When the surgeon has made out the existence of an enlargement of the prostate, the next thing is to find to what extent this interferes with the bladder being emptied. To do this, he asks the patient to pass as much water as he is able, and then with due precautions introduces a soft catheter and measures the amount of urine which he thus draws off—half an ounce, an ounce, two ounces, however much it may be. It is this “residual urine” which causes the annoyance and the danger of enlarged prostate, and unless arrangements can be made for its regular withdrawal serious trouble is almost certain to ensue. The passing of a large catheter may have the effect of so opening up the water-way that, at any rate for a time, the irritability of the bladder may cease, in which case the patient may be instructed in the art of passing a catheter for himself. Or the surgeon may find that in addition to the regular passing of a large catheter an occasional washing-out of the bladder with hot boracic lotion is all that is needed in the way of active treatment. At the same time, however, the patient is placed upon a plain and wholesome diet with little or no alcohol, and he is instructed to lead in every respect a regular and quiet life. To many men with enlarged prostate the passing of an instrument night and morning is no great hardship, while to others the idea of leading what is called a “catheter life” appears intolerable, or, having for a time been patiently carried out, is found not only severely trying but greatly disappointing.

In some people the very first passing of a catheter sets up a local and constitutional disturbance, the bladder being rendered irritable and intolerant, the temperature going up, and shiverings and perspirations manifesting themselves. This condition was formerly called “catheter fever,” and was looked upon as something mysterious and peculiar. It is now generally understood to be the result of septic inoculation of the interior of the bladder.

Lastly, in other persons the passing of the catheter is attended with so much difficulty, distress or bleeding, that something more helpful and effectual is urgently called for.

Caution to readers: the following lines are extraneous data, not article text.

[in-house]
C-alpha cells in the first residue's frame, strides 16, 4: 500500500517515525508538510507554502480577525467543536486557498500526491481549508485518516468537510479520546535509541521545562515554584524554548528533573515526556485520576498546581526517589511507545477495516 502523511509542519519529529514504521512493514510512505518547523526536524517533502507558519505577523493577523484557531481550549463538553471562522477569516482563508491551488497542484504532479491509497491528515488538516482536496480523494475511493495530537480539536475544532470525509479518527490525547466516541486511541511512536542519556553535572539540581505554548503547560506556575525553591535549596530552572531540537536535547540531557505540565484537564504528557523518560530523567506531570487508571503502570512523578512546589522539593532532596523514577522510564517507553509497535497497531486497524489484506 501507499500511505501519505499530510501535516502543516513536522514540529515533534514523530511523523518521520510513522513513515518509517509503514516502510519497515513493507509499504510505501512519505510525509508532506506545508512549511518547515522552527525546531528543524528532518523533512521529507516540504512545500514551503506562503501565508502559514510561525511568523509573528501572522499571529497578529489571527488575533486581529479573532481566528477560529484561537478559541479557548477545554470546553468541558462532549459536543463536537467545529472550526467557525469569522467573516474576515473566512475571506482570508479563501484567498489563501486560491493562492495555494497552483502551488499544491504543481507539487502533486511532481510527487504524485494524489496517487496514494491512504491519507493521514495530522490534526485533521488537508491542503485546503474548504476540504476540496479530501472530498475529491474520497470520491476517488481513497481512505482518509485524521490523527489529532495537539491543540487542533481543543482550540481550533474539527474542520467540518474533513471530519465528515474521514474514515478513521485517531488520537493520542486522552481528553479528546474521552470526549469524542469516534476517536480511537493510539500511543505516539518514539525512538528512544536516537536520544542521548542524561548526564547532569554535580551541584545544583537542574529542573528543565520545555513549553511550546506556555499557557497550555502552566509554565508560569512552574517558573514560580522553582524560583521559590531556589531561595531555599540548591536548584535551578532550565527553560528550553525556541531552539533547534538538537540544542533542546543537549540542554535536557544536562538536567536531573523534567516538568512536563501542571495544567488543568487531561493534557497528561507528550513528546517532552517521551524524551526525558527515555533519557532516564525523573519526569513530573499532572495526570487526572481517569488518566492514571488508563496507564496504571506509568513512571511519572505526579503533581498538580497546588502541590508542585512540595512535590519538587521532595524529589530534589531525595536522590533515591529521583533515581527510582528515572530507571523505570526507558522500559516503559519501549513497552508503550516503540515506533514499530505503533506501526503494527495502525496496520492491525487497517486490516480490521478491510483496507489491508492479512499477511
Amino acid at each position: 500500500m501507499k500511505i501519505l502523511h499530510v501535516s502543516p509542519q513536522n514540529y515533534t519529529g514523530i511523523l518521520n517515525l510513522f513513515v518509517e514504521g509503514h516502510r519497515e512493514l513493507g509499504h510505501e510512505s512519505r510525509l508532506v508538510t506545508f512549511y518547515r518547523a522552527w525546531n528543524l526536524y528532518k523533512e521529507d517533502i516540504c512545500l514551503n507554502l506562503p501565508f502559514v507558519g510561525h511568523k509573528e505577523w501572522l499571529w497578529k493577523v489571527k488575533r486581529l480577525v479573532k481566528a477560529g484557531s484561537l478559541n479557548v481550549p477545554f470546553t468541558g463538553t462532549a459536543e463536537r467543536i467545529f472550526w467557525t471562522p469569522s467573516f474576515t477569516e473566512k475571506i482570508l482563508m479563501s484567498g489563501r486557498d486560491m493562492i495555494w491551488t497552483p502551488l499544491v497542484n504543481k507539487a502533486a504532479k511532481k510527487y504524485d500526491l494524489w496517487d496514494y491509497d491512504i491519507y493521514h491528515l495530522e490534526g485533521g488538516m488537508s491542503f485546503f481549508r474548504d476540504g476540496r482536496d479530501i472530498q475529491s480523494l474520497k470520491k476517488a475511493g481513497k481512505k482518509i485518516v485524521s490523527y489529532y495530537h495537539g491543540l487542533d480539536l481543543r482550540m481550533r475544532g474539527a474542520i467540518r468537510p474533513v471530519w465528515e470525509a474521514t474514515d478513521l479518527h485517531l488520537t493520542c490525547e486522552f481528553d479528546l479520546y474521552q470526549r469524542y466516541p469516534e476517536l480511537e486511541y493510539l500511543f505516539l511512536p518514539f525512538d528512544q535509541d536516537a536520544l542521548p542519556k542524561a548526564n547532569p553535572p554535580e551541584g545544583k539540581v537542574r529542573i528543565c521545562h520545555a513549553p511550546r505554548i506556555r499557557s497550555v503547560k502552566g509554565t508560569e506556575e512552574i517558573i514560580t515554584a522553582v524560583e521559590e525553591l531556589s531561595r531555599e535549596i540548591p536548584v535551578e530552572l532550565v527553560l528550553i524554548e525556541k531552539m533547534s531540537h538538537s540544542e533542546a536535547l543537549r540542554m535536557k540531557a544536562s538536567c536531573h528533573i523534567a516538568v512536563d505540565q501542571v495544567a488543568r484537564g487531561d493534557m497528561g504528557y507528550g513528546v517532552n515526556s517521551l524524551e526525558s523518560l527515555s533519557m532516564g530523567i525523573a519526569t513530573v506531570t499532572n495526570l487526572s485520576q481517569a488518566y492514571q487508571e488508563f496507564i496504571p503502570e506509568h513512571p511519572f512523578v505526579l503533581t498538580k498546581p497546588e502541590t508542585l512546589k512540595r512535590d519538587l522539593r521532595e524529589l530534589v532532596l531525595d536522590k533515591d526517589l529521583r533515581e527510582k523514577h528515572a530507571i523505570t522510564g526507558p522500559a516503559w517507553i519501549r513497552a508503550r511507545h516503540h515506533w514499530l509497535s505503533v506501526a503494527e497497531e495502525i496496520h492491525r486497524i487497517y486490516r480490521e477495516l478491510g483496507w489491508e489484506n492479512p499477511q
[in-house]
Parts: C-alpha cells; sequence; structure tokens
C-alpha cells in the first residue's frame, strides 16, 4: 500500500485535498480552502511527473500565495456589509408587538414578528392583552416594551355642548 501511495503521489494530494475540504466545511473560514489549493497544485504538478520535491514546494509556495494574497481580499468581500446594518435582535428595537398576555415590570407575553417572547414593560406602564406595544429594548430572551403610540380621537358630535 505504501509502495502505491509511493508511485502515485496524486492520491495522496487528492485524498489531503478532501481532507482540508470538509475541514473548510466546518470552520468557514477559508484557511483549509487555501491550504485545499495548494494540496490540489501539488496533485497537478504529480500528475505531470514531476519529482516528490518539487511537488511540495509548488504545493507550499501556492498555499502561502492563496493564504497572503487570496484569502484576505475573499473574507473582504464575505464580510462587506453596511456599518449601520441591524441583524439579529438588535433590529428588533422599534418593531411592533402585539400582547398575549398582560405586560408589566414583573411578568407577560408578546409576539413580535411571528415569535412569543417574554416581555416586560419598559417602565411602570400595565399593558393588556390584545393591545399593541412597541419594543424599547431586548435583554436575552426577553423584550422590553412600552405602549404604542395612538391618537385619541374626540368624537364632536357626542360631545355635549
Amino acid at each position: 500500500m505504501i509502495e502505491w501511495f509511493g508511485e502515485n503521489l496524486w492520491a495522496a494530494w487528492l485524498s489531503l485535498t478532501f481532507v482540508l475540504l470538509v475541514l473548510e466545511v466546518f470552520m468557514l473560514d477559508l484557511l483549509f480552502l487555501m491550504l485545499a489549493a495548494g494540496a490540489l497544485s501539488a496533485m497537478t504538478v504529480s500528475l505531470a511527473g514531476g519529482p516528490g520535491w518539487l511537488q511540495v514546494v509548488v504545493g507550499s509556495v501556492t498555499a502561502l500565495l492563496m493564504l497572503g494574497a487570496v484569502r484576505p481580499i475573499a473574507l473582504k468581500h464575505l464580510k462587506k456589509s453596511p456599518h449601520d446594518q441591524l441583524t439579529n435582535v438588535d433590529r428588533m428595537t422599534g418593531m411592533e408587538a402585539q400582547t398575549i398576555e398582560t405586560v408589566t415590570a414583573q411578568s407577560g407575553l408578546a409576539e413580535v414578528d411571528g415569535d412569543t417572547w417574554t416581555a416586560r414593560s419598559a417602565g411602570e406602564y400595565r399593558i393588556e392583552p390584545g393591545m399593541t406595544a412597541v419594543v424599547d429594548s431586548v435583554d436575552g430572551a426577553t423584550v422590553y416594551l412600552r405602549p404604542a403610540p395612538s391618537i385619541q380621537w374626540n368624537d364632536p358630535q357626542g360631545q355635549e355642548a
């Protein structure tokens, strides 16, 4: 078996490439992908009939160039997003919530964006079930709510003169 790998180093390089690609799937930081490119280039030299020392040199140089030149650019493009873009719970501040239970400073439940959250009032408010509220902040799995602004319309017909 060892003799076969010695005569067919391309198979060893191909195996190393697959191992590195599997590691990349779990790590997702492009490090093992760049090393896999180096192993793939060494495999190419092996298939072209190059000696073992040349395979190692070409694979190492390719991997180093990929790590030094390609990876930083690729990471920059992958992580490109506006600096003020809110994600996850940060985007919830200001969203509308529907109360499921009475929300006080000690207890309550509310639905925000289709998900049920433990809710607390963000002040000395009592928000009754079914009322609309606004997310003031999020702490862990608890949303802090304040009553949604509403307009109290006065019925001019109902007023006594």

Operative Treatment.—It has long been known that large tumours of the uterus sometimes dwindle if the ovaries are removed by operation, and Professor William White of Philadelphia thought that prostatic growths might be similarly influenced by the removal of the testicles. Beyond question considerable improvement has followed this operation in cases of enlargement of the prostate, especially where the enlargement seemed to be general, soft and vascular. A similar though perhaps a slower effect is produced when the duct of the testis, the vas deferens, is divided on each side of the body. If there is no great urgency about the case this treatment may well be tried, the bladder being all the while duly emptied by catheter and washed by irrigation. But if the case is urgent, there being difficulty or bleeding with the passing of the catheter, the bladder being excessively irritable and the urine foul, a more radical measure is needed. The best operation is that upon the lines laid down by Robert McGill, who opened the bladder through the anterior abdominal wall and removed that part of the prostate gland which was blocking the water-way. McGill’s operation was improved upon by Eugene Fuller of New York, who, in 1895, published a full account of his procedure.[1] Having opened the bladder from the front (as in supra-pubic lithotomy), he introduced his left index finger into the rectum and thrust the prostate gland towards the right index finger, which was then in the bladder. With the nail of that finger, or with the end of a pair of scissors, he made a rent in the mucous membrane of the bladder and the capsule of the gland, and then shelled out the mass of new tissue which had caused the prostatic enlargement. This operation is called “prostatectomy,” which means the removal of the prostate gland. The prostate gland, however, is not removed, but only a muscular and glandular mass (adenoma), which, growing within the prostatic capsule, encircles the urethra and squeezes the original gland tissue out of existence. Following on the lines of McGill and Fuller, P.J. Freyer has done excellent work in England towards placing this operation upon a sound basis.

Subsequently to the operation the bladder enjoys complete and needful rest, and the kidneys, which previously were in a condition of perpetual disturbance, improve in working power. The wound in the bladder and in the abdominal wall gradually closes; the function of the bladder returns, and the patient is soon able to go back to his usual occupation in greatly improved health and vigour. The operation is, necessarily, a serious one, and the age of the patient, the condition of his bladder, of his kidneys, and of his blood-vessels, require to be taken into consideration; still, the operation gives an excellent account of itself in statistics, and if a practical surgeon advises a patient to accept its risks his counsel may well be followed.

Malignant disease of the prostate is distinguished from senile glandular enlargement by the rapidity of its growth, by the freeness of the bleeding which is associated with the introduction of a catheter, and by the marked wasting which the individual undergoes. Unfortunately, by the time that the cancerous nature of the disease is definitely recognized, the prospect of relief being afforded by operation is small.  (E. O. *) 

  1. Diseases of the Genito-urinary System, by Eugene Fuller, M.D. (London and New York, 1900).